DECHAMBEAU’S STORMING FINISH ENSURES DOUBLE CELEBRATION FOR CRUSHERS
SUGAR GROVE, Ill. – Bryson DeChambeau did the Bryson DeChambeau thing once again.
The Crushers GC Captain brought the Rich Harvest Farms course to its knees with an exceptional display of power-hitting, combined with short-game finesse to shoot an eight-under par 63. Starting the day eight shots behind overnight leader Sebsatian Munoz, he finished on 13-under par and won his second LIV Golf title of the season by one shot over teammate Anirban Lahiri and Ripper GC’s Marc Leishman.
It was agony and ecstacy for DeChambeau as he watched Lahiri (2-under) miss a par putt from 8 feet on the 18th hole. The Indian was looking for his first win in over eight years and led for most part of the round before three-putting the 15th hole for a bogey, and then three-putting again on the 18th after his second shot was just short of the green.
With Charles Howell III rediscovering his form on the final day with a four-under 67, and Paul Casey contributing a bogey-free 68, Crushers tallied 15-under for Sunday, which was seven shots better than the next best team. It was the second team title for DeChambeau’s men as they aggregated 33-under par to beat Fireballs by three shots.
It was the second team title of the season for Crushers, having won the inaugural event in Mayakoba. They swept both the titles in Mexico with Howell winning the individual trophy that week.
The win takes DeChambeau to third place in the season-long individual standings at 146 points, giving him a mathematical chance of beating Cameron Smith and Talor Gooch in Jeddah’s final event of regular season. Lahiri, who was second in Bedminster and third on countback in Chicago, improved to 10th place with 99 points.
In the team standings, Crushers moved past Torque GC to second place at 178 points, which more or less guarantees them a first-round bye in the Team Championship in Miami. Fifth-placed RangeGoats will have to win in Jeddah to possibly push Crushers out of the top-four.
DeChambeau has been an unstoppable force lately. He finished second in Andalucia with a final round 63 on a tough Valderrama course, and then blitzed Greenbrier with weekend round 61 and 58.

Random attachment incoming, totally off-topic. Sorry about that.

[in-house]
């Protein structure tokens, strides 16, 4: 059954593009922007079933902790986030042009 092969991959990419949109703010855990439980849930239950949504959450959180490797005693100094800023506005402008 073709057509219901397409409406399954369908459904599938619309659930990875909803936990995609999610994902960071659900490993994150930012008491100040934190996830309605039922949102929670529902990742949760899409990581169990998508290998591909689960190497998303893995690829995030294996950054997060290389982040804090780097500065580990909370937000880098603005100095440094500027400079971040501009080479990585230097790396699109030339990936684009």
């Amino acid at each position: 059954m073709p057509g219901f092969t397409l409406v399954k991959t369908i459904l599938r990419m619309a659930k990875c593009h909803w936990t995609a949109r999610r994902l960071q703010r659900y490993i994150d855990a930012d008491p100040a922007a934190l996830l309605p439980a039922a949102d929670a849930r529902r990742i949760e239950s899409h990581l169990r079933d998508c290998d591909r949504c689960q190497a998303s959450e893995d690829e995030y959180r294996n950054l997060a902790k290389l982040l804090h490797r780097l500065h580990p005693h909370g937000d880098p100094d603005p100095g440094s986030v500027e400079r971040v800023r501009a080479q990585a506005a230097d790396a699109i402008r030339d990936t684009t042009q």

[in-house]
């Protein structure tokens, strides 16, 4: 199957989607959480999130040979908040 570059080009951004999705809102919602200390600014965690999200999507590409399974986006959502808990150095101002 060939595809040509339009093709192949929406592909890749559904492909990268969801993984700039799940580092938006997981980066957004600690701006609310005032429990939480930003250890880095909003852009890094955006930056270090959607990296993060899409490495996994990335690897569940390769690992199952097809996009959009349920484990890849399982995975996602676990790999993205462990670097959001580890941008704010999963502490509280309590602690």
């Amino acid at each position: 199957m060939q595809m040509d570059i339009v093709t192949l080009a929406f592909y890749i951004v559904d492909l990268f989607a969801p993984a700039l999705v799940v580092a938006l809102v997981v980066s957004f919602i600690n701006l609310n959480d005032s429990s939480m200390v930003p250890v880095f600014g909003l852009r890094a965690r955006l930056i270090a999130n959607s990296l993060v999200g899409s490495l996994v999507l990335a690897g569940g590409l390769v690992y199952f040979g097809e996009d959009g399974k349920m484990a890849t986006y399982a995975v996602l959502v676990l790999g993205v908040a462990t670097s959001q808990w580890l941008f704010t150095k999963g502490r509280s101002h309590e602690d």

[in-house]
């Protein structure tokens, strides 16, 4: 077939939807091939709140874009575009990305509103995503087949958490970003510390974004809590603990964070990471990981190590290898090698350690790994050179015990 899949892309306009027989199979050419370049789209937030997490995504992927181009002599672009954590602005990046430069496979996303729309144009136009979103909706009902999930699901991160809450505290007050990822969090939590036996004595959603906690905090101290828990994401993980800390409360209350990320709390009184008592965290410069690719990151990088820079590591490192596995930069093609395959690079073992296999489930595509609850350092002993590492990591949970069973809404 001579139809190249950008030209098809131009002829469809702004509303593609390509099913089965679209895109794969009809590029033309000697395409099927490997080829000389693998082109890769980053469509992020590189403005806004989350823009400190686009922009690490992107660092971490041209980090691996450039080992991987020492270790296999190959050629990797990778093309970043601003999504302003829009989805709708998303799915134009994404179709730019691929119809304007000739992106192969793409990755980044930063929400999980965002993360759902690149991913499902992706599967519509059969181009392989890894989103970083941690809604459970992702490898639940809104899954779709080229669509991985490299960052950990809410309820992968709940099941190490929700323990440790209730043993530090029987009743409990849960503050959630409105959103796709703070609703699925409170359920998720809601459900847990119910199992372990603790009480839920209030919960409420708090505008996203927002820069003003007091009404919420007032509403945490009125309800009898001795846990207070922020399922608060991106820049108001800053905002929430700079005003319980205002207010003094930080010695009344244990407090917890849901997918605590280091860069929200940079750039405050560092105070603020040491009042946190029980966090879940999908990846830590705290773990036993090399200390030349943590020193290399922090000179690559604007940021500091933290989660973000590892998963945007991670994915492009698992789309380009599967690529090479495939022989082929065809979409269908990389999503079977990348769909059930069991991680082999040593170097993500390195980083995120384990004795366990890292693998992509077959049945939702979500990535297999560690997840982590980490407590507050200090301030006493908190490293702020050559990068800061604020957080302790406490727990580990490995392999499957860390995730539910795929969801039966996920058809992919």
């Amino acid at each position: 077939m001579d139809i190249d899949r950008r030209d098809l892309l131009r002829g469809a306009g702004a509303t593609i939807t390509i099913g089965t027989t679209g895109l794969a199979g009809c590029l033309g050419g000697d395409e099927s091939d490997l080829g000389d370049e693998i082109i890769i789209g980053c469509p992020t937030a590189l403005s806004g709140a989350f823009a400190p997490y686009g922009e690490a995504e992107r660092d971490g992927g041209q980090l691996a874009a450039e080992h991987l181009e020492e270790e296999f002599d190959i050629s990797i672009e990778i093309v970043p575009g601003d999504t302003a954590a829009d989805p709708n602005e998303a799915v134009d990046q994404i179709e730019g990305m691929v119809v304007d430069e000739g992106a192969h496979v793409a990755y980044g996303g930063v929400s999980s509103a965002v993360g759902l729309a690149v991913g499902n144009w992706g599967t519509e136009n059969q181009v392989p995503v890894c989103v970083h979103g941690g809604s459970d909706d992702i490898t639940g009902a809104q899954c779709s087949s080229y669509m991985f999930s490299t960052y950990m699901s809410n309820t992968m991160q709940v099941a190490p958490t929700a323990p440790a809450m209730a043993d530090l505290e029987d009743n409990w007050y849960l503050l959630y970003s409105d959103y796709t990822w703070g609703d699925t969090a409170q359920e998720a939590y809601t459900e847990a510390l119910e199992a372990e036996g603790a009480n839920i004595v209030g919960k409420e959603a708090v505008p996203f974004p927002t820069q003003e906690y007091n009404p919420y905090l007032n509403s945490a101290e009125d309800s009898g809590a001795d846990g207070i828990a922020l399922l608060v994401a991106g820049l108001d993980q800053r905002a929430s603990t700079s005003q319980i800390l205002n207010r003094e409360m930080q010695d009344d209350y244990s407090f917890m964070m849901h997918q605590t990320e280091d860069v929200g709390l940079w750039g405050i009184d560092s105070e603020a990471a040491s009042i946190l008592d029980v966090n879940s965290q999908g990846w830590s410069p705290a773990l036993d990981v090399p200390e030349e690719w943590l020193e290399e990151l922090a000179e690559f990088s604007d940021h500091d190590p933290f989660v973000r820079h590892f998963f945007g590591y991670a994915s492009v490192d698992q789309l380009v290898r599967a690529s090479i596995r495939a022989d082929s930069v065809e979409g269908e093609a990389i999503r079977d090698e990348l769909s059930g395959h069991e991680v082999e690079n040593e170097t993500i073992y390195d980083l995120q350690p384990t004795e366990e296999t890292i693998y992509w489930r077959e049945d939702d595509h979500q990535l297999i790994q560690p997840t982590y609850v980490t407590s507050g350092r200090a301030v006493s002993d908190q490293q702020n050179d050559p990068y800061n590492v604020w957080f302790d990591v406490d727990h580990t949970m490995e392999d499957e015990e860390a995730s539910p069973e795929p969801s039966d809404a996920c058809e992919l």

DeChambeau’s driver was on fire, but it was a magical 80-foot birdie putt on the 12th hole that kickstarted his run. Three-under par after his first eight holes, he pulled his tee shot slightly on the par-3 hole and appeared to be in three-putt territory. But what followed was sheer magic as he mapped his putt to perfection. He then added four more birdies, including a brace on the 17th and 18th.
Lahiri, who started the day three shots behind Munoz, made three birdies in his first five holes, and benefitted from his rival’s mistakes on the second, where he failed to make a birdie on the easiest hole of the golf course, and then dropped shots on the third and fourth.
The par-3 15th, with a difficult pin position to the left of the green, proved his undoing. His ball pitched some 15 feet right of the pin and caught the slope and ended 55 feet away. He three-putted for a bogey. Another three-putt from a similar distance but from off the green on the 18th handed the one-shot advantage to his Captain that proved critical.
“I wanted to go into a playoff and battle it out with my brother. He’s worked his butt off all year, and look, I couldn’t be happier that I won, but I feel so bad for him. I love him to death. He’s a grinder. He had this one, but I just luckily snuck in there and took it down today,” said DeChambeau who was greenside and hid his head when Lahiri missed the putt.
The Captain agreed that the 12th hole changed everything for him and said: “It flipped everything… I couldn’t believe it.”
“I kind of chunked a 9-iron a little bit and had an 80-footer. I was just trying to lag it up there, but it was going and it strikes the flag and takes some paint off it, but it went in. I dropped to the ground. I was like, ‘I can't believe I just made that’. I just went on a roll from there.”
Despite the heartbreak of not winning the individual title, Lahiri could take some solace from the team win.
“I think all four of us would agree that you’re trying to win the tournament outright first. Anyone who says otherwise is lying,” said Lahiri, who has three previous second-place finishes in Boston last year and Adelaide and Bedminster this season.
“But yes, the team win was something that we all knew that we needed to pull off. If you look at the last few events, I don’t think we’ve been off the podium, and we’ve had one or two bad days.
“We had a tough day yesterday, as well, but it just shows how much depth we have in the team and how solid we are behind each other. I think all of us together really want this.
“We were not happy with how things ended last year. We want to correct that, and I think our late-season form is trending, and we want to take it forward for two more weeks.”
Disappointed with his finish, Lahiri was determined to go one better and said: “I will do this again next Sunday and again the Sunday after that and again and keep doing it because there’s only so many times before I break that door.”